All material copyright David G. Best 2002 - 2010 All Rights Reserved.
The earliest documentary evidence we have found for Bradbury & Co Ltd producing cycles is a Bradbury Cycle catalogue dating to 1894 at which time the company was producing Roadsters, Road Racers, Path Racers & Tandems. The following year a testimonial refers to a Bradbury bicycle which had been ridden over the Alps by the company's Macclesfield agent Walter Addy.
The cycles the Company made all went by the name of "The Bradbury" but they were produced in a number of different designs such as the Popular Light Roadster, Road Racer, Path Racer, Lady's Saftey and a two versions of a Tandem (c1900). It would appear from the price lists we have that the machines were made to order through the many of the company's sewing machine Depots and Agencies.
The machines could be fitted with a variety of extras including a choice of handle bars, gear cases, detachable mudguards and a brake!
The standard Gent's frame c1902 was 24in but a 22in or 26in was available to order. Lady's machines had a 22in frame as standard with 20in and 24in also available. The type of tyre could be selected either - Clincher, Palmer or Dunlop-Welch.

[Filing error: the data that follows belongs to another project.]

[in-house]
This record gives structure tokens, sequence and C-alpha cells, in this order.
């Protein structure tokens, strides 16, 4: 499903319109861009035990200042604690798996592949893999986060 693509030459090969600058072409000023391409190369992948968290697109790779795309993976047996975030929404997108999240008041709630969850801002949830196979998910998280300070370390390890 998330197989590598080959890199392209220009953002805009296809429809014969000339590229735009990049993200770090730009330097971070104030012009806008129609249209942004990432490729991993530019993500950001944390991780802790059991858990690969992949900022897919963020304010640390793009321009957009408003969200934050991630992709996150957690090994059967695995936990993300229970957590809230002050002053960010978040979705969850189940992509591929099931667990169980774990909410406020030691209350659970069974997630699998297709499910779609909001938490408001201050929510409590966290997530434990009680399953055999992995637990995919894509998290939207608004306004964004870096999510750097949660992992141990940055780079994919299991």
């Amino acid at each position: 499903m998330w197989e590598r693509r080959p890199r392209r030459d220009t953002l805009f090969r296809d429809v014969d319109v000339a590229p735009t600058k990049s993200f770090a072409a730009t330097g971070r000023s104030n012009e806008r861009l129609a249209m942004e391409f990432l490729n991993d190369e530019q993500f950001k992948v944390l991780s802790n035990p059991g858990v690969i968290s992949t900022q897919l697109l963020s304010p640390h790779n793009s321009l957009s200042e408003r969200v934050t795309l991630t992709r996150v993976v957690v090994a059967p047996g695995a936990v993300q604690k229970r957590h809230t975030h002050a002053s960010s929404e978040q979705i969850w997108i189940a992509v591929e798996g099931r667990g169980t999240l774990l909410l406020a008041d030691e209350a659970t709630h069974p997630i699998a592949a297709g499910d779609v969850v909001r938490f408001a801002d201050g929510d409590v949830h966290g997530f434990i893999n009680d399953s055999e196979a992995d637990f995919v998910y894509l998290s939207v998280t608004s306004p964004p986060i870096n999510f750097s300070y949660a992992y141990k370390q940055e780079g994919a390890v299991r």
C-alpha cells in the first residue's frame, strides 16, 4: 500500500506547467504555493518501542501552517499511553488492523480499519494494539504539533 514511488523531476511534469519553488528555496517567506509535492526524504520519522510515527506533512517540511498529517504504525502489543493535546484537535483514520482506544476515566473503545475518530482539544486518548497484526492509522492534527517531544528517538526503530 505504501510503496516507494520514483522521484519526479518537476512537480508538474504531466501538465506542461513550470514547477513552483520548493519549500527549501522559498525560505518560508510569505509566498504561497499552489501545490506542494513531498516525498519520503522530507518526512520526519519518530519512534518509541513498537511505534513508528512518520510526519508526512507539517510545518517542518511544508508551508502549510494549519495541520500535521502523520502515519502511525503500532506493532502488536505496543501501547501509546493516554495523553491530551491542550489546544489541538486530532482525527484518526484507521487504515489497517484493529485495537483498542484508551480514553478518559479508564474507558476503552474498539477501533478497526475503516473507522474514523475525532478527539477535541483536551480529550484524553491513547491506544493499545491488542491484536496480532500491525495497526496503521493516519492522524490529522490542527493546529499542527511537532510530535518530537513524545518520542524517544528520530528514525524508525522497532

In addition the Company patented two devices which it claimed made the Company's machines the best. In 1898 the Company patented its bottom bracket eccentric chain adjustment and in 1899 the Bradbury "Free Wheel at Will" was patented this allowed the free wheel to become locked, making it easier to dismount and back pedal.
The standard Bradbury finish in 1902 was enamelled Black with bright parts heavily plated. However for an extra charge machines could be enamelled in Dark Green, Maroon, Tan, French Grey, Electric Blue and Ivory all lined in gold.
The company claimed that its cycles could not be beaten, in 1899 Bradbury Cycles won over 200 events including the Third of a Mile Amateur Championship of the World held at Montreal, Canada, the Professional Championship of Russia at Warsaw (now Poland), the Liverpool Anfield C.C. 50 Miles Road Race and the Ten Mile Match for the Absolute Championship of Scotland.
The last actual documentary evidence we currently have for the production of Bradbury cycles is an advertisment for May 1914 for the Company's A1 Model Gent's Cycle priced at £6 0s 0d. However there is anecdotal evidence that cycles were being produced in 1920.
If you have any further information about Bradbury's Cycles please contact us, we are particularly keen to obtain further price lists and advertisments.
We'd also like to obtain an example of a Bradbury cycle.